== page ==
Kathleen has plans to try making different kinds of cheese when she has her own goats again.  In fact, she and a friend may do it together.  Naturally, we'll be happy to taste their results!

Friday, August 26, 2011

30 Minute Mozzarella Again!

It couldn't be easier ...

We'll be showing you how to make 30 Minute Mozzarella until the cows come home (forever)!  It's so easy and fun that we don't think there's any reason to stop.

Sarah (Ricki's daughter, the Cheese Princess) spotted Angel Sweezea's blog (Heart, Hands, Home) and we contacted her about her Mozzarella post.  She generously allowed us to print it with her perfect pictures and her crystal clear directions.

Angel's introduction to her blog sets the tone for her website and I like it enough to quote it:


Grab a cup of coffee, pull up a chair and join me on this journey to put Proverbs 31 into action. Women are the hearts and hands of their home! May your heart be content, no matter what circumstances you face. May your hands be busy, caring for your family and reaching out to those in need around you. And may wherever you live, become a haven to everyone around you, not just a place to lay your head, but a home.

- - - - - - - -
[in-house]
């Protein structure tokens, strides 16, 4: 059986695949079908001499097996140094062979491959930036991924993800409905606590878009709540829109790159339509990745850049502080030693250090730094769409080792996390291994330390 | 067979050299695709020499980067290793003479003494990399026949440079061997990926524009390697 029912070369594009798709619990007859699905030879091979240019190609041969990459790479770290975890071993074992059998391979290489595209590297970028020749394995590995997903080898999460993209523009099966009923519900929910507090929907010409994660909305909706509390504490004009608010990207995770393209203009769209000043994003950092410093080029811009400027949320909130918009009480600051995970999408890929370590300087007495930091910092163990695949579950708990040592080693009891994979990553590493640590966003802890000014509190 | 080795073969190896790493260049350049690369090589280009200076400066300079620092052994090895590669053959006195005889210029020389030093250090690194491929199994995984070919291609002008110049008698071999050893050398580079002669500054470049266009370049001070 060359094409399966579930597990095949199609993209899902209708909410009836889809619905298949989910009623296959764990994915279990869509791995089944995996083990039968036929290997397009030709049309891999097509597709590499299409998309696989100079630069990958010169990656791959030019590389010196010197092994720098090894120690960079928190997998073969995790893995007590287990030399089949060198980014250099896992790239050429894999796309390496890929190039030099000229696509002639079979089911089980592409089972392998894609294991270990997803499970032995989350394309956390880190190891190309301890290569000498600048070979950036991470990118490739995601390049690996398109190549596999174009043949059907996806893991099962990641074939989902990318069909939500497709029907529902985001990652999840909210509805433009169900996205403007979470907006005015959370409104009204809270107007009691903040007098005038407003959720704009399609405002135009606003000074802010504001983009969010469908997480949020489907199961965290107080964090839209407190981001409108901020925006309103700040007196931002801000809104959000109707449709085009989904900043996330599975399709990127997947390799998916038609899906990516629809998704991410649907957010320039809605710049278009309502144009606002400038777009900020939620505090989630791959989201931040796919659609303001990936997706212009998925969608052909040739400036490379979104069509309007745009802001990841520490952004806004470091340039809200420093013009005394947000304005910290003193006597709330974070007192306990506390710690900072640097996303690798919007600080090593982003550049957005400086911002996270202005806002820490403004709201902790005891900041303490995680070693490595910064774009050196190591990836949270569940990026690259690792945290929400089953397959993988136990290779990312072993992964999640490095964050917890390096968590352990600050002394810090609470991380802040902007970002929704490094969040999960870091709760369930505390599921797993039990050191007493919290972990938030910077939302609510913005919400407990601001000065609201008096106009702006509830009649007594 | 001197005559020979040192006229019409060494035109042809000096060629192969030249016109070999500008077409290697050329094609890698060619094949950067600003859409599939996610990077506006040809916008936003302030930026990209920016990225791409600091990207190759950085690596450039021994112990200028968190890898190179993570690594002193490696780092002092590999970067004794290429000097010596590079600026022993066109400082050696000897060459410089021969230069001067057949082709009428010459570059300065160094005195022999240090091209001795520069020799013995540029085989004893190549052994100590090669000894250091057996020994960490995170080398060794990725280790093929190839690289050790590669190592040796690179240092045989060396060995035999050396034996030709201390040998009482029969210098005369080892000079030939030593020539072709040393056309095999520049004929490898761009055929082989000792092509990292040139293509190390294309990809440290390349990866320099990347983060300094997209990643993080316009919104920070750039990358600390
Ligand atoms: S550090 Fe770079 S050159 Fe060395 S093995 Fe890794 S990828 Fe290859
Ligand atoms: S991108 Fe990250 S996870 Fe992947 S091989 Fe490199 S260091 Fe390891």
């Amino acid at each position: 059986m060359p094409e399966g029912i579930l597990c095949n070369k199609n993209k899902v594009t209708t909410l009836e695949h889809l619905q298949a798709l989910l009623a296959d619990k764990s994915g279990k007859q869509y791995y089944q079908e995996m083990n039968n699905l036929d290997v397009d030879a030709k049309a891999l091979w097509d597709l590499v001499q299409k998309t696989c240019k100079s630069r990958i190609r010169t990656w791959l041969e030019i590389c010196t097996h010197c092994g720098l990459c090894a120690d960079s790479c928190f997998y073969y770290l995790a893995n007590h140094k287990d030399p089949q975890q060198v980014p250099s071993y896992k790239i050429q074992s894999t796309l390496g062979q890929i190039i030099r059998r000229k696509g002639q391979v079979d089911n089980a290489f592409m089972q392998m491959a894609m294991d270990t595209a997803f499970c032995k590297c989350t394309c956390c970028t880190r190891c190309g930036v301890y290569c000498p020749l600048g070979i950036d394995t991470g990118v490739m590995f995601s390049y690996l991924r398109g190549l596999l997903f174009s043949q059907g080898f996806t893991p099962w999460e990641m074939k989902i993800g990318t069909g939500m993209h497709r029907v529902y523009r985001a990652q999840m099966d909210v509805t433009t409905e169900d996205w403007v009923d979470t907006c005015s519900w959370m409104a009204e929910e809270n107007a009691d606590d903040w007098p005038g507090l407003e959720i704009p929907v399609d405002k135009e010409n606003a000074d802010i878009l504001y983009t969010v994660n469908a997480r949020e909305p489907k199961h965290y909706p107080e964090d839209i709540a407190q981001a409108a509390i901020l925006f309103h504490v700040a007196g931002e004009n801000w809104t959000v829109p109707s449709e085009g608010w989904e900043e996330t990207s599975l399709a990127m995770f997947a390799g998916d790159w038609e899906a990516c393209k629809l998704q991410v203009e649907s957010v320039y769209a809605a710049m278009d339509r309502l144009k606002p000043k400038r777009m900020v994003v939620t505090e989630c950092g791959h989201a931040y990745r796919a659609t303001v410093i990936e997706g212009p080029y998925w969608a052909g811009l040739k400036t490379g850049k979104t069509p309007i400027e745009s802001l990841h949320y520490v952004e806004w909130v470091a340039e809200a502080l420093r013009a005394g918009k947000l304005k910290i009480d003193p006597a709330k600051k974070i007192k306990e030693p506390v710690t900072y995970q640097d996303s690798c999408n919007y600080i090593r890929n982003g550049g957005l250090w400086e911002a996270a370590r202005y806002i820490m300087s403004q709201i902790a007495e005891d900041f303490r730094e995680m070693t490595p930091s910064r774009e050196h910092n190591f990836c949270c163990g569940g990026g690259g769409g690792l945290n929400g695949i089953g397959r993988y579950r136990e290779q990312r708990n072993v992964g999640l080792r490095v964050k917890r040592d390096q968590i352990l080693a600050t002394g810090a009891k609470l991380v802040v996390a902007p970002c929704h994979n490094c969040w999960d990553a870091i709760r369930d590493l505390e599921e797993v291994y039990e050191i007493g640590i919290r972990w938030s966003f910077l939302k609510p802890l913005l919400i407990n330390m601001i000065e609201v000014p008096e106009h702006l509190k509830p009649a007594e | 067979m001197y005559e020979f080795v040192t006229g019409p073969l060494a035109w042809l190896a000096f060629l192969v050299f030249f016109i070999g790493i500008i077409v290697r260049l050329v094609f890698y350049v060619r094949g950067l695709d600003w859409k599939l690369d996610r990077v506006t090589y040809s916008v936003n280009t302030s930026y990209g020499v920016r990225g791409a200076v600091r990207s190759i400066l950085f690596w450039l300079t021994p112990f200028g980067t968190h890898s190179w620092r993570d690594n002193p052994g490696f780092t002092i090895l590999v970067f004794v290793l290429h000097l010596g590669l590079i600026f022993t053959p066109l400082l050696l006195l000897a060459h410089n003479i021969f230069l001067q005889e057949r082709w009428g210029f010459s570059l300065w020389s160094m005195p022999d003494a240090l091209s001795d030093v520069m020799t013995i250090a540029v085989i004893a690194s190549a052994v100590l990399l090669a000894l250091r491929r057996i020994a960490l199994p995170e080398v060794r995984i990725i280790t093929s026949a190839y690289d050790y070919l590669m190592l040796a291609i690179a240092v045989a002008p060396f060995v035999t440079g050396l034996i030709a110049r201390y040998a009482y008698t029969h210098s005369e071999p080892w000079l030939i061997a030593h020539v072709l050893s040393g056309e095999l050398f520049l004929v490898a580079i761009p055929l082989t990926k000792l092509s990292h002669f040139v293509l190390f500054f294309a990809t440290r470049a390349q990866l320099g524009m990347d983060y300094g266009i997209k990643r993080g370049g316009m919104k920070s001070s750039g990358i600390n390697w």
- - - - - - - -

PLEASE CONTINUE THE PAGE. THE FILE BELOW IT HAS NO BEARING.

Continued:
If you don't happen to know Proverbs 31, it's there on a page of its own.

Angel has also written a book, Shortcut Cooking-Saving Time and Money in the Kitchen, which you can purchase and download right from her blog.

Homemade Mozzarella Cheese
By Angel Sweezea at Heart, Hands, Home

Mozzarella is one of the easiest cheeses to make, it only takes 30 minutes and the taste can't be beat!

The ingredients are simple although a couple of them you may have to search a bit for, but the end result is worth it--especially when you can say "I made it myself!"

Homemade Mozzarella Cheese

1 gallon whole milk (just be sure that it is not Ultra-pasteurized, any other kind will work, store bought, fresh from the cow (or goat))
1 tsp. citric acid*
1/4 rennet tablet*
2 tsp. cheese salt*
A big pot
Slotted spoon